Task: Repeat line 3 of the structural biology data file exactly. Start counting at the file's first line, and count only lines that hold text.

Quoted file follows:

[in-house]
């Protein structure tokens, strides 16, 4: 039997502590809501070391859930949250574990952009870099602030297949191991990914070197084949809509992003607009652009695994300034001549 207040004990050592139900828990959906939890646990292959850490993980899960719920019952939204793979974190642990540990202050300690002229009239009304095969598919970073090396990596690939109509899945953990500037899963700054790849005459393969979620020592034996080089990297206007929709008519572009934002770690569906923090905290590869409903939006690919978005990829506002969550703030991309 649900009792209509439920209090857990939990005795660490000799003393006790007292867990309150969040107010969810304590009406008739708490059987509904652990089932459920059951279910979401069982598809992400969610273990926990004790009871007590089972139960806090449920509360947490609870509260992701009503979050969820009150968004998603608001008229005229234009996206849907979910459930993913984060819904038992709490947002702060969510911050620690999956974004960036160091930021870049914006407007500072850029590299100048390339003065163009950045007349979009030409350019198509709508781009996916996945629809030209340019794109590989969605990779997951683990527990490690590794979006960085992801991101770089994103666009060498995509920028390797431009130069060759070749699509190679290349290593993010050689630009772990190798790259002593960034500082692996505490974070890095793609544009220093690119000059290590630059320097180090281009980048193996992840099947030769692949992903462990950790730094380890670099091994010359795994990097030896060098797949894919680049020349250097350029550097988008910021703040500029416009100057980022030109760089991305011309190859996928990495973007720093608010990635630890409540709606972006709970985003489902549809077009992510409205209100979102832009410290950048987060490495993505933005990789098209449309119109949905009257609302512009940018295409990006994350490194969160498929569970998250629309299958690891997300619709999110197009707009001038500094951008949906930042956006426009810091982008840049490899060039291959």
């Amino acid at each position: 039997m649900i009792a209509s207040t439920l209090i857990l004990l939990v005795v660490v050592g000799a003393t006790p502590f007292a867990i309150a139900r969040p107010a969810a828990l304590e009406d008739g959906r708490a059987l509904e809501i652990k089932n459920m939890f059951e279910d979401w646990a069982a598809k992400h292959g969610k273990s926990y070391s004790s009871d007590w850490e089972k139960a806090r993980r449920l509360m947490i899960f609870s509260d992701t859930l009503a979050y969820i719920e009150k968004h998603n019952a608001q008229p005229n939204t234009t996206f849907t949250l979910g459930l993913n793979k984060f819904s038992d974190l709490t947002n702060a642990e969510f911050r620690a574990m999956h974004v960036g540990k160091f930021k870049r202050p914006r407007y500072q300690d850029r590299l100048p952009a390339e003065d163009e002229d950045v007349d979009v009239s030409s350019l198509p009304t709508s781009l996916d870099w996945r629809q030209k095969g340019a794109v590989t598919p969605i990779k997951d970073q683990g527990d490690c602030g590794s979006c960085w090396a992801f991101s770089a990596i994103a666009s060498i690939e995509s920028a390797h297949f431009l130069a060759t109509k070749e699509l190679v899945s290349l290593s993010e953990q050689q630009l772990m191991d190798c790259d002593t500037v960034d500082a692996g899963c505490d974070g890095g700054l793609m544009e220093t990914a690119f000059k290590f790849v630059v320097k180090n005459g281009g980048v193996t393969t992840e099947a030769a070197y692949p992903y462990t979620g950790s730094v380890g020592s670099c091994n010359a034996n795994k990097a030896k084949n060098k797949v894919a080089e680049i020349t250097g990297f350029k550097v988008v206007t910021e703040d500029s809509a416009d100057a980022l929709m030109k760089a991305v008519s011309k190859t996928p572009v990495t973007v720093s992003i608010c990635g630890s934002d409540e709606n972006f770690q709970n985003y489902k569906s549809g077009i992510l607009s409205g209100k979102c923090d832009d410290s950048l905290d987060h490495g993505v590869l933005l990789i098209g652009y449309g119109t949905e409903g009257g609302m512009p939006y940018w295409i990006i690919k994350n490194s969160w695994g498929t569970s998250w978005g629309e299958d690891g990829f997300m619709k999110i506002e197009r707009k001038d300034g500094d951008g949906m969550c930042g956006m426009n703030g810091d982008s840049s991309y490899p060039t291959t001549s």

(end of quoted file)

């Amino acid at each position: 039997m649900i009792a209509s207040t439920l209090i857990l004990l939990v005795v660490v050592g000799a003393t006790p502590f007292a867990i309150a139900r969040p107010a969810a828990l304590e009406d008739g959906r708490a059987l509904e809501i652990k089932n459920m939890f059951e279910d979401w646990a069982a598809k992400h292959g969610k273990s926990y070391s004790s009871d007590w850490e089972k139960a806090r993980r449920l509360m947490i899960f609870s509260d992701t859930l009503a979050y969820i719920e009150k968004h998603n019952a608001q008229p005229n939204t234009t996206f849907t949250l979910g459930l993913n793979k984060f819904s038992d974190l709490t947002n702060a642990e969510f911050r620690a574990m999956h974004v960036g540990k160091f930021k870049r202050p914006r407007y500072q300690d850029r590299l100048p952009a390339e003065d163009e002229d950045v007349d979009v009239s030409s350019l198509p009304t709508s781009l996916d870099w996945r629809q030209k095969g340019a794109v590989t598919p969605i990779k997951d970073q683990g527990d490690c602030g590794s979006c960085w090396a992801f991101s770089a990596i994103a666009s060498i690939e995509s920028a390797h297949f431009l130069a060759t109509k070749e699509l190679v899945s290349l290593s993010e953990q050689q630009l772990m191991d190798c790259d002593t500037v960034d500082a692996g899963c505490d974070g890095g700054l793609m544009e220093t990914a690119f000059k290590f790849v630059v320097k180090n005459g281009g980048v193996t393969t992840e099947a030769a070197y692949p992903y462990t979620g950790s730094v380890g020592s670099c091994n010359a034996n795994k990097a030896k084949n060098k797949v894919a080089e680049i020349t250097g990297f350029k550097v988008v206007t910021e703040d500029s809509a416009d100057a980022l929709m030109k760089a991305v008519s011309k190859t996928p572009v990495t973007v720093s992003i608010c990635g630890s934002d409540e709606n972006f770690q709970n985003y489902k569906s549809g077009i992510l607009s409205g209100k979102c923090d832009d410290s950048l905290d987060h490495g993505v590869l933005l990789i098209g652009y449309g119109t949905e409903g009257g609302m512009p939006y940018w295409i990006i690919k994350n490194s969160w695994g498929t569970s998250w978005g629309e299958d690891g990829f997300m619709k999110i506002e197009r707009k001038d300034g500094d951008g949906m969550c930042g956006m426009n703030g810091d982008s840049s991309y490899p060039t291959t001549s």